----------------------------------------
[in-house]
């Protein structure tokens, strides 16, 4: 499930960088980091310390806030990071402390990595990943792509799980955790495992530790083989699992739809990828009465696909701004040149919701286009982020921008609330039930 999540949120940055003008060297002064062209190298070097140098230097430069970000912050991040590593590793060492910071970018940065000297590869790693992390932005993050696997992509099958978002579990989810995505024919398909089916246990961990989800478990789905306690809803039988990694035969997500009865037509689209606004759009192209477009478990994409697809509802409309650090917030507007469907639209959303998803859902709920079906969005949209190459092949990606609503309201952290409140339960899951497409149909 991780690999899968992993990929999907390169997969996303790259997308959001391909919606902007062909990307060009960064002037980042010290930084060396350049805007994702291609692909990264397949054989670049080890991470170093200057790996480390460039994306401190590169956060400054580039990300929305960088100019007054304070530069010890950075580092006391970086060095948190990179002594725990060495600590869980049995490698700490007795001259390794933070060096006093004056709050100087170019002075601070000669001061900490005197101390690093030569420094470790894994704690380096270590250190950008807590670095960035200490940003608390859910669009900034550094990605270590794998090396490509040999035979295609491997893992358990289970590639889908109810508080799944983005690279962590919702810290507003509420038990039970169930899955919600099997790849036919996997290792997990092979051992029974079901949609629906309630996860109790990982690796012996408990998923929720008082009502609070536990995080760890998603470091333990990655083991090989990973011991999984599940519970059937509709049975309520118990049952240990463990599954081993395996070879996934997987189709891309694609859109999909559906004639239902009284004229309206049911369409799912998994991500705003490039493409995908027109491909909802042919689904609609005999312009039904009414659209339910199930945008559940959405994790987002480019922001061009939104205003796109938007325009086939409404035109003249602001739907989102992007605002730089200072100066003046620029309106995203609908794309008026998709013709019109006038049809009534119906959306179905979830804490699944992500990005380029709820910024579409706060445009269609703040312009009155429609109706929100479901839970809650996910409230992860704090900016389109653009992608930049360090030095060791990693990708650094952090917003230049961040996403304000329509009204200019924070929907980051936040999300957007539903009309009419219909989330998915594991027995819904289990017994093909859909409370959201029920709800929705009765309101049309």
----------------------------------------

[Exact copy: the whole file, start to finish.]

[in-house]
């Protein structure tokens, strides 16, 4: 499930960088980091310390806030990071402390990595990943792509799980955790495992530790083989699992739809990828009465696909701004040149919701286009982020921008609330039930 999540949120940055003008060297002064062209190298070097140098230097430069970000912050991040590593590793060492910071970018940065000297590869790693992390932005993050696997992509099958978002579990989810995505024919398909089916246990961990989800478990789905306690809803039988990694035969997500009865037509689209606004759009192209477009478990994409697809509802409309650090917030507007469907639209959303998803859902709920079906969005949209190459092949990606609503309201952290409140339960899951497409149909 991780690999899968992993990929999907390169997969996303790259997308959001391909919606902007062909990307060009960064002037980042010290930084060396350049805007994702291609692909990264397949054989670049080890991470170093200057790996480390460039994306401190590169956060400054580039990300929305960088100019007054304070530069010890950075580092006391970086060095948190990179002594725990060495600590869980049995490698700490007795001259390794933070060096006093004056709050100087170019002075601070000669001061900490005197101390690093030569420094470790894994704690380096270590250190950008807590670095960035200490940003608390859910669009900034550094990605270590794998090396490509040999035979295609491997893992358990289970590639889908109810508080799944983005690279962590919702810290507003509420038990039970169930899955919600099997790849036919996997290792997990092979051992029974079901949609629906309630996860109790990982690796012996408990998923929720008082009502609070536990995080760890998603470091333990990655083991090989990973011991999984599940519970059937509709049975309520118990049952240990463990599954081993395996070879996934997987189709891309694609859109999909559906004639239902009284004229309206049911369409799912998994991500705003490039493409995908027109491909909802042919689904609609005999312009039904009414659209339910199930945008559940959405994790987002480019922001061009939104205003796109938007325009086939409404035109003249602001739907989102992007605002730089200072100066003046620029309106995203609908794309008026998709013709019109006038049809009534119906959306179905979830804490699944992500990005380029709820910024579409706060445009269609703040312009009155429609109706929100479901839970809650996910409230992860704090900016389109653009992608930049360090030095060791990693990708650094952090917003230049961040996403304000329509009204200019924070929907980051936040999300957007539903009309009419219909989330998915594991027995819904289990017994093909859909409370959201029920709800929705009765309101049309």